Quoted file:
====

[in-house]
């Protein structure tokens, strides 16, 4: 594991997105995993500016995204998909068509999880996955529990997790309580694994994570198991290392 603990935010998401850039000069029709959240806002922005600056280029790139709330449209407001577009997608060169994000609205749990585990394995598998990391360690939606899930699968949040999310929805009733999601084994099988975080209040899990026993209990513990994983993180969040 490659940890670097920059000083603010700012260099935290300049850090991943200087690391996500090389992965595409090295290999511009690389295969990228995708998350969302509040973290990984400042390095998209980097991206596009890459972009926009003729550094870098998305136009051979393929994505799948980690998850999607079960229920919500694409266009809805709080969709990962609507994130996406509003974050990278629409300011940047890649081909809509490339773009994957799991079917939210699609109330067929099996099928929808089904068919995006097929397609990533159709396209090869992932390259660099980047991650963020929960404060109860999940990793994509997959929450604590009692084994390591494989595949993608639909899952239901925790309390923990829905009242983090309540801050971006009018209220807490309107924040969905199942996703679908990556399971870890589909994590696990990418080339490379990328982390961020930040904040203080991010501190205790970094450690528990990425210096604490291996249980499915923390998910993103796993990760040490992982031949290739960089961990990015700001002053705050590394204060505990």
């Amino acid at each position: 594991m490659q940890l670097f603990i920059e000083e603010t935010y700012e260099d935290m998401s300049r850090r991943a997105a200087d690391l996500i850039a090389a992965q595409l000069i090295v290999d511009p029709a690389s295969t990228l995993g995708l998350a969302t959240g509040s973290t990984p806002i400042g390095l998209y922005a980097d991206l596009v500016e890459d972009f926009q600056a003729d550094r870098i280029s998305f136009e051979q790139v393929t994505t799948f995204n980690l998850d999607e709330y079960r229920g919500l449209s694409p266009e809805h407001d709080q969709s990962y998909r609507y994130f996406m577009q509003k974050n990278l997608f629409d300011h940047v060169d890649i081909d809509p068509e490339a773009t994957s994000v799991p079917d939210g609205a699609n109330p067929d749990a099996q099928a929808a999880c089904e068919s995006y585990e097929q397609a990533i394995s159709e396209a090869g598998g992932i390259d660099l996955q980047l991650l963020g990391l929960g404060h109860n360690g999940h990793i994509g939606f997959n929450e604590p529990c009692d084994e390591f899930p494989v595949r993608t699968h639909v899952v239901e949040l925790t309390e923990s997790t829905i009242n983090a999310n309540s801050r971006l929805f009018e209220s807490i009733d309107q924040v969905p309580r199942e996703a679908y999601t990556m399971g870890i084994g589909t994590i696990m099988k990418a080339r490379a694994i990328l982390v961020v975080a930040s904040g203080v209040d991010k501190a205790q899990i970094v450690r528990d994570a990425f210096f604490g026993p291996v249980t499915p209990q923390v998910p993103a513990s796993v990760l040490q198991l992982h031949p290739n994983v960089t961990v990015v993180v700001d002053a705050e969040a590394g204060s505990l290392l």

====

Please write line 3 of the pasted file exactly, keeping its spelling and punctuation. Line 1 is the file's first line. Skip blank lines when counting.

């Amino acid at each position: 594991m490659q940890l670097f603990i920059e000083e603010t935010y700012e260099d935290m998401s300049r850090r991943a997105a200087d690391l996500i850039a090389a992965q595409l000069i090295v290999d511009p029709a690389s295969t990228l995993g995708l998350a969302t959240g509040s973290t990984p806002i400042g390095l998209y922005a980097d991206l596009v500016e890459d972009f926009q600056a003729d550094r870098i280029s998305f136009e051979q790139v393929t994505t799948f995204n980690l998850d999607e709330y079960r229920g919500l449209s694409p266009e809805h407001d709080q969709s990962y998909r609507y994130f996406m577009q509003k974050n990278l997608f629409d300011h940047v060169d890649i081909d809509p068509e490339a773009t994957s994000v799991p079917d939210g609205a699609n109330p067929d749990a099996q099928a929808a999880c089904e068919s995006y585990e097929q397609a990533i394995s159709e396209a090869g598998g992932i390259d660099l996955q980047l991650l963020g990391l929960g404060h109860n360690g999940h990793i994509g939606f997959n929450e604590p529990c009692d084994e390591f899930p494989v595949r993608t699968h639909v899952v239901e949040l925790t309390e923990s997790t829905i009242n983090a999310n309540s801050r971006l929805f009018e209220s807490i009733d309107q924040v969905p309580r199942e996703a679908y999601t990556m399971g870890i084994g589909t994590i696990m099988k990418a080339r490379a694994i990328l982390v961020v975080a930040s904040g203080v209040d991010k501190a205790q899990i970094v450690r528990d994570a990425f210096f604490g026993p291996v249980t499915p209990q923390v998910p993103a513990s796993v990760l040490q198991l992982h031949p290739n994983v960089t961990v990015v993180v700001d002053a705050e969040a590394g204060s505990l290392l």